Although vitamin deficiency is rarely encountered in developed countries, a suboptimal vitamin status puts aged individuals at high risk for diseases like CVD, dementia, and osteoporosis.[15],[16] The assessment of circulating antioxidants can be used, together with other information, to evaluate conditions of oxidative stress in humans.[17] Rather than absolute antioxidant concentrations, however, it is the antioxidant pattern observed in a specific condition that may be both used to uncover the importance of one compound over another and to determine a particular nutritional need of the subject studied.[17] In the Nun Study, a strong negative association was found between dependence in self-care in 77- to 98-year-old women and plasma levels of lycopene, but not of other carotenoids or vitamin E.[18]

Interestingly, even usual aging (without disease but at risk) and successful aging (low risk and high function)[19] show a specific antioxidant pattern. For example in the former, there exists an inverse correlation between lycopene plasma concentrations and age, with lowest levels among subjects older than 80 years, as was shown in an elderly subpopulation of the Framingham Heart Study.[20] As far as successful aging is concerned, healthy Italian centenarians have significantly lower levels and activities of antioxidant non-enzymatic and enzymatic compounds compared to younger controls, with the exception of plasma levels of vitamins A and E which are significantly higher in centenarians than in younger subjects.[21],[22],[23] This observation has been recently confirmed in a larger group of healthy centenarian subjects,[24] and is particularly interesting in light of the role played by these vitamins in protecting against immune[25] and cognitive[11] disturbances - from which our centenarians were in fact completely free.


   Antioxidant Micronutrient Profile in Alzheimer's Disease

Neurodegenerative diseases including Alzheimer's Disease (AD), Parkinson's disease (PD), Huntington's disease (HD) and amyotrophic lateral sclerosis (ALS) share in common both aging as a major risk factor and oxidative stress as an important pathophysiological mechanism.[26],[27] Interestingly, an involvement of oxidative stress has been suggested in accelerated aging processes such as progeria and Werner syndromes, which are also associated with neurodegenerative processes.[28] Collectively, there is enough evidence to suggest that oxidative damage plays an important role in brain dysfunction seen in dementias, especially in AD.[29] The potential implication of antioxidant patterns also displays in this disease: while we found high peripheral levels of biomarkers of oxidative damage to DNA,[30] lipids[31] and proteins (Polidori et al, not yet published data) paralleling a dramatic decrease in levels and activities of several enzymatic and non-enzymatic antioxidants,[31] only some antioxidants appear to be specifically associated to a particular biomolecular damage. This is, for instance, the case of lutein, lycopene, a-and b-carotene, whose plasma levels have been found to be inversely related to the lymphocyte DNA content of an oxidized base, 8-hydroxy-2-deoxyguanosine, in AD patients.[32] This observation might be of relevance in AD prevention or in slowing disease progression, since lycopene has been shown to exert protective effects against oxidative DNA damage[33] and since supplementation with xanthophylls and lycopene was able to decrease the amount of biomarkers of DNA and lipid oxidation in humans.[34] The critical question is whether oxidative stress is a consequence rather than a causative step in the development of neurodegenerative processes. It can be, at least, partially answered with the observation that subjects with mild cognitive impairment (MCI), a condition frequently associated with AD, have increased plasma, urine and CSF levels of 8,12-iso-iPF2a-VI - a sensitive marker of in vivo lipid peroxidation; compared to healthy subjects.[35] These results, together with the report of increased levels of cerebral biomarkers of oxidative damage in the early AD stage compared to the most advanced one[36] as well as the observation of broad and dramatic antioxidant depletion noted in MCI and AD subjects[37] support the hypothesis that oxidative damage occurs as one of the earliest pathophysiological events in AD. An early stage of AD, MCI, precedes AD by several years. A large number of studies found an association between high dietary antioxidant intake and with a decreased risk for AD.[38],[39],[40] However, intervention trials demonstrated no major benefit with antioxidant supplementation in the treatment of AD.[29] It is possible that when the clinical symptoms of AD appear a large proportion of neuronal cells might already be destroyed and therefore the intervention with antioxidants could be too late.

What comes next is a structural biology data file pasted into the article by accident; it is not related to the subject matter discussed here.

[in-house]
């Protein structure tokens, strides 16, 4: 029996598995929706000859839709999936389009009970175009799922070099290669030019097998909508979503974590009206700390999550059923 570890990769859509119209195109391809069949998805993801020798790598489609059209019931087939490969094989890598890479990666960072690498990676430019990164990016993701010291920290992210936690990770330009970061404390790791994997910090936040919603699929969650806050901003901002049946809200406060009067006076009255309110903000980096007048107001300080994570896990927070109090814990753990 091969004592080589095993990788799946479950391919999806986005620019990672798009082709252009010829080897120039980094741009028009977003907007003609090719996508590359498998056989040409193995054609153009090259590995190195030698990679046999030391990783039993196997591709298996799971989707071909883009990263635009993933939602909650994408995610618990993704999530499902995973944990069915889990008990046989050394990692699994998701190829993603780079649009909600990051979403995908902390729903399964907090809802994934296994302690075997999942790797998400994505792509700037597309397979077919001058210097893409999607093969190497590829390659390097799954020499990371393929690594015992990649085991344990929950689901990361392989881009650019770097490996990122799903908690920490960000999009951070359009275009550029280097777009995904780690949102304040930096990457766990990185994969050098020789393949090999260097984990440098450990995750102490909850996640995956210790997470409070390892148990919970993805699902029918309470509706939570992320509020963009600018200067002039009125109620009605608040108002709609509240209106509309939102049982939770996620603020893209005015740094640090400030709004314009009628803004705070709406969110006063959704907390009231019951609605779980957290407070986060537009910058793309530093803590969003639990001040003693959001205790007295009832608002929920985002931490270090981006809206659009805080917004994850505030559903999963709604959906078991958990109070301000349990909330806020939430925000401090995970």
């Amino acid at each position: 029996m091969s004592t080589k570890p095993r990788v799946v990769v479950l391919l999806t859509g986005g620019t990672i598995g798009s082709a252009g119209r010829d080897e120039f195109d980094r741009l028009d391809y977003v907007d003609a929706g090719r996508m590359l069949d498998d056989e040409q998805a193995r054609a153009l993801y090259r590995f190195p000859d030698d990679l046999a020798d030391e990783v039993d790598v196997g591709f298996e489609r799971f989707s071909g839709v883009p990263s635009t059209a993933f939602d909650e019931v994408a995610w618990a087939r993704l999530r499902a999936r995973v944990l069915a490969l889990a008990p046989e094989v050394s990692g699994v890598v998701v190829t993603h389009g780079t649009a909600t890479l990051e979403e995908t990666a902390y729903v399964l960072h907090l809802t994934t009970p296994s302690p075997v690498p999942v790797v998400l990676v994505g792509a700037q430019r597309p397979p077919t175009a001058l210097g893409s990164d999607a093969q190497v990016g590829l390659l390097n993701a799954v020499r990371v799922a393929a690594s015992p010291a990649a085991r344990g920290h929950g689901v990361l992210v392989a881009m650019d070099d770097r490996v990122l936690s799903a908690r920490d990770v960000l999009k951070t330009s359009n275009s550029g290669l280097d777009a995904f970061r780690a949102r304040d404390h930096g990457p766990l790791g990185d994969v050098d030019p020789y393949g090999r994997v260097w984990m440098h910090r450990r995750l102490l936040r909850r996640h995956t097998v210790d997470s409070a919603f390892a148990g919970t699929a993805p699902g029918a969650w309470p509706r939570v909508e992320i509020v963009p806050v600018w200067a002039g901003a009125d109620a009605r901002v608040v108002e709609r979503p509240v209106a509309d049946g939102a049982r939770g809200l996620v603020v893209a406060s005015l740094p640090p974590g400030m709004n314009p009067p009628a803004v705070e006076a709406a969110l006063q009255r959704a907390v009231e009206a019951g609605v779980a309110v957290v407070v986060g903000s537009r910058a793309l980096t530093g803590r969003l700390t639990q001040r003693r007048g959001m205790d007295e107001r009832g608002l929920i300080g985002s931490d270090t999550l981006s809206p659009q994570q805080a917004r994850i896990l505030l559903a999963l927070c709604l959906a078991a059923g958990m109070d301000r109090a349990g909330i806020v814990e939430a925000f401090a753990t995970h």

Antioxidant Micronutrient Profiles in Stroke and Congestive Heart Failure

Several lines of evidence support a role for oxidative stress in atherogenesis. Epidemiological studies suggest that low levels of antioxidants are associated with increased risk for CVD,[41] while high vitamin E plasma levels have been shown to be associated with the absence of atherosclerosis in octogenarians.[42]